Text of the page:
Thursday, August 30, 2007

The Wind That Shakes the Barley DVD

DVD Review by Kam Williams

Headline: Historical Epic about Birth of the IRA Out on DVD

It is Ireland in 1920, a time when freedom was in the air, and the working class was agitating for independence. So, England sent over brutal goon to intimidate the suffering proletariat.
To put the unfolding scenario in proper historical perspective, the British had first invaded the Emerald Isle back in the 12th Century, establishing at that time a feudal system which ensured that avaricious noblemen could enrich themselves at the expense of the local populace. These absentee land barons dispatched emissaries to govern on their behalf, implanting a system of taxation and rents designed to keep the Irish forever indebted.
However the famines and poverty eventually visited upon the land left the population with no options other than to leave the country or to fight for their freedom. Though savagely suppressed by the Brit ruling class, by the turn of the 20th Century, a revolutionary movement had coalesced into a force which could no longer be denied.
Winner of the Best Film at the 2006 Cannes Film Festival, The Wind That Shakes the Barley is a powerful political saga which chronicles the rise of the Irish Republican Army (IRA) as seen from the perspectives of two brothers (Cillian Murphy and Padraic Delaney) participating in the insurrection. The picture unfolds in the County of Cork where we find the siblings initially at odds with each other.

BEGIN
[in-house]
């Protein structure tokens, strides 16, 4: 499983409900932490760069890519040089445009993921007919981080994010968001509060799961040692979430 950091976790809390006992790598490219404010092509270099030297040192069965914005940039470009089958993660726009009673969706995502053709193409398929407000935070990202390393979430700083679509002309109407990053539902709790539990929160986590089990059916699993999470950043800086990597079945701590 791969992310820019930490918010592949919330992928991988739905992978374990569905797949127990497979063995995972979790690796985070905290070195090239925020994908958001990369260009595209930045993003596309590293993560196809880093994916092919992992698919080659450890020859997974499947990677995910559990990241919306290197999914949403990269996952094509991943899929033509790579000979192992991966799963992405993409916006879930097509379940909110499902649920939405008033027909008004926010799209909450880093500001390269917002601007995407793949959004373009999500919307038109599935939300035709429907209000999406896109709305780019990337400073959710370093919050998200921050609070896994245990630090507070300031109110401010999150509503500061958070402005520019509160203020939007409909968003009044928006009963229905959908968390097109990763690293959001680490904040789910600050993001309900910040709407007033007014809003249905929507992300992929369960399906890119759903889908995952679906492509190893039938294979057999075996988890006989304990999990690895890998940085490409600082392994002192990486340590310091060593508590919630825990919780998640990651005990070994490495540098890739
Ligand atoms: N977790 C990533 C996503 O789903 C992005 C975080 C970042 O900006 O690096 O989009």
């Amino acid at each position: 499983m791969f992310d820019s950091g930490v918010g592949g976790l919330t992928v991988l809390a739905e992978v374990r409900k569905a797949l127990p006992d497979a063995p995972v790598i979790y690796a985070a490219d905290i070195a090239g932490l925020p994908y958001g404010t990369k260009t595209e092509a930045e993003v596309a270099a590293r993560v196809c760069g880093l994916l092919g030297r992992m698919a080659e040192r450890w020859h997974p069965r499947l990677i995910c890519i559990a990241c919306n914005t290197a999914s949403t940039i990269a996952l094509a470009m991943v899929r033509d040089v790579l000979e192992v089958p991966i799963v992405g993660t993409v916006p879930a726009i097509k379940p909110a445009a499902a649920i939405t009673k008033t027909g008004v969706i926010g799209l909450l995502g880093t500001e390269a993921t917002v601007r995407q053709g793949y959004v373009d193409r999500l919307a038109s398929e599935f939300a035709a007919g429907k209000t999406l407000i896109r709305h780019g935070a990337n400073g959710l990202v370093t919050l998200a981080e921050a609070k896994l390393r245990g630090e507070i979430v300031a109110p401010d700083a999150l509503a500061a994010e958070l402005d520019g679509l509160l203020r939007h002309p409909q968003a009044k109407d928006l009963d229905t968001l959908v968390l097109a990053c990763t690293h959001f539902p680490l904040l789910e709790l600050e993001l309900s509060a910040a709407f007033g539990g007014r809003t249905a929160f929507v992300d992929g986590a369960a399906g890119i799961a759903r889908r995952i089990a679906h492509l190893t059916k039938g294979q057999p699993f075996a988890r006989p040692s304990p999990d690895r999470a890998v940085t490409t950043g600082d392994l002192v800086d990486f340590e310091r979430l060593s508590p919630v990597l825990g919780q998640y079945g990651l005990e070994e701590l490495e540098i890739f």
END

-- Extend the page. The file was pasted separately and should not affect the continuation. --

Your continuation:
One is a doctor, and not at all inclined to become a guerilla, despite dramatic evidence of atrocities on the part of the occupiers. But enough is enough, and after 700 years it falls to their generation to throw off the yoke of oppression in a bloody insurrection.
Not merely a cinematic masterpiece from start to finish but a righteous rallying cry for disenfranchised masses anywhere with nothing left to lose but their chains.

Excellent (4 stars)
Running time: 127 minutes
Studio: Genius Products
DVD Extras: Commentary by director Ken Loach and a featurette looking at his body of work.

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